Often, new managers get carried away with their AUM targets and will try to gravitate towards tier one HFAs. But Kern believes they should take a more considered approach to selecting the ideal administrator: 

"If they are going to launch with less than USD100m they are unlikely to court the interests of tier one administrators. What we have seen is certain asset managers that do go down that road are not receiving the expected level of service. Tier one administrators sometimes do not have the appetite for start-ups and these managers tend to find that out fairly quickly when they enter into initial discussions."

Shadow accounting

Whether start-ups should do their own shadow accounting is open to debate. Those managers that run a shadow book tend to be the largest players where they will hire two administrators, one to perform the primary duties and the second to perform shadow record keeping.

At the middle end of the spectrum, says Westley, managers would hire a team internally to provide oversight on the administrator and at the lower end of the spectrum (start-ups) managers would rely exclusively on their appointed administrator to produce the books and records, with little or no oversight.

"The recommendation, from my perspective, is to be somewhere in the middle but there is a cost implication to this and it also depends on the size and strategy of the fund. A USD50m equity long/short fund with five investors and limited trading would not necessarily require an internal team to perform shadow accounting.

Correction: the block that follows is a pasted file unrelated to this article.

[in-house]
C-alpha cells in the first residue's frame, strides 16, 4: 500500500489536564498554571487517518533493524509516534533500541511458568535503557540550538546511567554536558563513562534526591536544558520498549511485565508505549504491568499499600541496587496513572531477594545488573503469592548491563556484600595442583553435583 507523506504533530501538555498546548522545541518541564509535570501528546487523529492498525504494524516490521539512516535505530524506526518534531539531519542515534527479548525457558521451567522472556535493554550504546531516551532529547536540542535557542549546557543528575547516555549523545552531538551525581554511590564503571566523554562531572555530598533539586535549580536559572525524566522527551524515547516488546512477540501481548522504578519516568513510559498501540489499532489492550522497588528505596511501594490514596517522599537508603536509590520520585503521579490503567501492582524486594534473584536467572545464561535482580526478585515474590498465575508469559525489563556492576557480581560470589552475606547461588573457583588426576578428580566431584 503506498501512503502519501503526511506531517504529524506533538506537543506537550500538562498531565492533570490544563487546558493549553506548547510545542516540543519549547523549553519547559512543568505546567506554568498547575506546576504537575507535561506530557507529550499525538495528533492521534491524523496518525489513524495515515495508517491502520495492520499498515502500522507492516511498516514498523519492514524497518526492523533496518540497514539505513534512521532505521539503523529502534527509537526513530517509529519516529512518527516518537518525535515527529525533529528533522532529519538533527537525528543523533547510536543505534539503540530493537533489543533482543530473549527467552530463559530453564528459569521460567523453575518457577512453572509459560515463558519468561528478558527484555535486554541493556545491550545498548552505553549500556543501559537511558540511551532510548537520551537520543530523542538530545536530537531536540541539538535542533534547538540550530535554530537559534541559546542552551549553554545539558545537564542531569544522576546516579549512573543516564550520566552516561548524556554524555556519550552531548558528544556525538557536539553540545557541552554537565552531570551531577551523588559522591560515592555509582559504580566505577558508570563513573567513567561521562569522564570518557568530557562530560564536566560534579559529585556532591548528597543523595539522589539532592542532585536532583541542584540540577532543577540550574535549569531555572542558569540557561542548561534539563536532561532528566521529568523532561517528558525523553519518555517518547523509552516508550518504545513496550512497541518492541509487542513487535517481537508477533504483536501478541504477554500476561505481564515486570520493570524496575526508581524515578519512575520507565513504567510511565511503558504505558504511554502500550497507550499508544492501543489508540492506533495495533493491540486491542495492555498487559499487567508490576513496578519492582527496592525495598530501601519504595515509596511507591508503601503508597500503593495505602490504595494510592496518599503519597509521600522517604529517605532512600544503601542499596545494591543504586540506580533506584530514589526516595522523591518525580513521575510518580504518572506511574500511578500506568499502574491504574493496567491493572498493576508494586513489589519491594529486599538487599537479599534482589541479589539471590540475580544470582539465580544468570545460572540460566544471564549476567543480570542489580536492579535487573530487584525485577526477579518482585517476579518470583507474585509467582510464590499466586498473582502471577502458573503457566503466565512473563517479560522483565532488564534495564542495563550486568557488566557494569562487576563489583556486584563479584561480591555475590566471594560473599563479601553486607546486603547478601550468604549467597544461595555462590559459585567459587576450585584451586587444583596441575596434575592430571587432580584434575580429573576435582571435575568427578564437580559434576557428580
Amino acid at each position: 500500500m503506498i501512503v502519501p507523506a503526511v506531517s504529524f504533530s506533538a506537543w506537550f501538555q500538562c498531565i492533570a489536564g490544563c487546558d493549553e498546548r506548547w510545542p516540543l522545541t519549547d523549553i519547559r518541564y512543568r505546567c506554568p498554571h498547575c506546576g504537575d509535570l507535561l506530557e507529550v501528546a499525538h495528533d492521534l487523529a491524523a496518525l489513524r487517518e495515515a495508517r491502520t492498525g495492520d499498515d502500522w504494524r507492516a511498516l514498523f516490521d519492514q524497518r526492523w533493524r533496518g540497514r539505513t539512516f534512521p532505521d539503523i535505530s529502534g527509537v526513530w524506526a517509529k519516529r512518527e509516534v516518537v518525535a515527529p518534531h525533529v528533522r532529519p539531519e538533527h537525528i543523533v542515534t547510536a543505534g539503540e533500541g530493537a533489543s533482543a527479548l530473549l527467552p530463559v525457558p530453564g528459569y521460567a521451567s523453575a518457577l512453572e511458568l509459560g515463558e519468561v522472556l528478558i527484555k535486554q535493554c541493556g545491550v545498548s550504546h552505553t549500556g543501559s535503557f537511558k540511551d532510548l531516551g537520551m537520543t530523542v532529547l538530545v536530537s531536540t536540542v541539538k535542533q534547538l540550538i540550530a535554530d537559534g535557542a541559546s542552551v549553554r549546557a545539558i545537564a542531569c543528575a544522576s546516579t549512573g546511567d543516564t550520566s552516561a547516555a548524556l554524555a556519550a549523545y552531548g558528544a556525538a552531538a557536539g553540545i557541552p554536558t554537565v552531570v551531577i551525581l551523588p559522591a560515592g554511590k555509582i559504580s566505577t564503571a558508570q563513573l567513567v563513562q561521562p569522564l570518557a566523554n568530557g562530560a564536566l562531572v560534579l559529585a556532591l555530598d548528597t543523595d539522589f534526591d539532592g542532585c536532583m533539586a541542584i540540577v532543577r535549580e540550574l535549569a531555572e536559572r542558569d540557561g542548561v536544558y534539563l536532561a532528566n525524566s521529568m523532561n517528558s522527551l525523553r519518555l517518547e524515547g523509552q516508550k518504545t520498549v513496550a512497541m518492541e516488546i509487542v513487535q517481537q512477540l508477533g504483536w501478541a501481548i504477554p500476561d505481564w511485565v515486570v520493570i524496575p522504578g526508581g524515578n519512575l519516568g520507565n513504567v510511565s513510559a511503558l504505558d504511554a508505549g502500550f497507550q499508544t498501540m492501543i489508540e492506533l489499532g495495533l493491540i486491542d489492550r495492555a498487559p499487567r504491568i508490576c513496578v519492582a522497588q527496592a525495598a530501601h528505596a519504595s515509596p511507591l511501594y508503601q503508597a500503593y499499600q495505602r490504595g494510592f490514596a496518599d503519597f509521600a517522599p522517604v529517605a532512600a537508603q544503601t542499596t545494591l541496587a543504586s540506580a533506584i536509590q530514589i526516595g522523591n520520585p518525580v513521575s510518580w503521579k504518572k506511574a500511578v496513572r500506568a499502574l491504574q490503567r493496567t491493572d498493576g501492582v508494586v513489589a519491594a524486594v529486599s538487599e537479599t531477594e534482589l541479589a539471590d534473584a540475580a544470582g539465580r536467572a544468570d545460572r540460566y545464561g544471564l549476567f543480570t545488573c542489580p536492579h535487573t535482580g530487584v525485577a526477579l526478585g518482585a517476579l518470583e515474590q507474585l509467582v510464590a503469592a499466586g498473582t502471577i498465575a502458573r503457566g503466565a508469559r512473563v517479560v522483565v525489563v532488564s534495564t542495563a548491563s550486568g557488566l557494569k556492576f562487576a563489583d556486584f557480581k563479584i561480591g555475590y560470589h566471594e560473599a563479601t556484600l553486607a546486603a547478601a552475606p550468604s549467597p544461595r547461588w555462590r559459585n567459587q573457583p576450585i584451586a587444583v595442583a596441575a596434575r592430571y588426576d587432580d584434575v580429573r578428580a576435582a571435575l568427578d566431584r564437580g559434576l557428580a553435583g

"But for a more sophisticated portfolio that trades more frequently and maintains a higher number of investors, it may be in the manager's best interests to have a second pair of eyes in place; not necessarily to do full shadow accounting but to employ some oversight of the books and records on a regular basis to ensure they are accurate and the Administrator is performing as expected."

Key performance indicators

Rarely do managers ask for references before appointing an administrator. In Kern's experience, this is something that managers should pursue. But asking to speak to a couple of existing clients, running similar sized strategies, on the quality of service, the accuracy of calculating the NAV and reliability of fund reports etc., can be beneficial and offer the manager invaluable insights.

"Managers should be asking the fund administrator about their service metrics and service quality management and their reporting programme. Certain items like when do they get K1 documents out? When are they delivering their monthly reporting package? What are the value-adds that are provided in that package: timeliness, NAV accuracy, etc. 

"We often share service metrics with our clients to demonstrate the level of service we are providing to help them optimise their fund's performance," says Kern in conclusion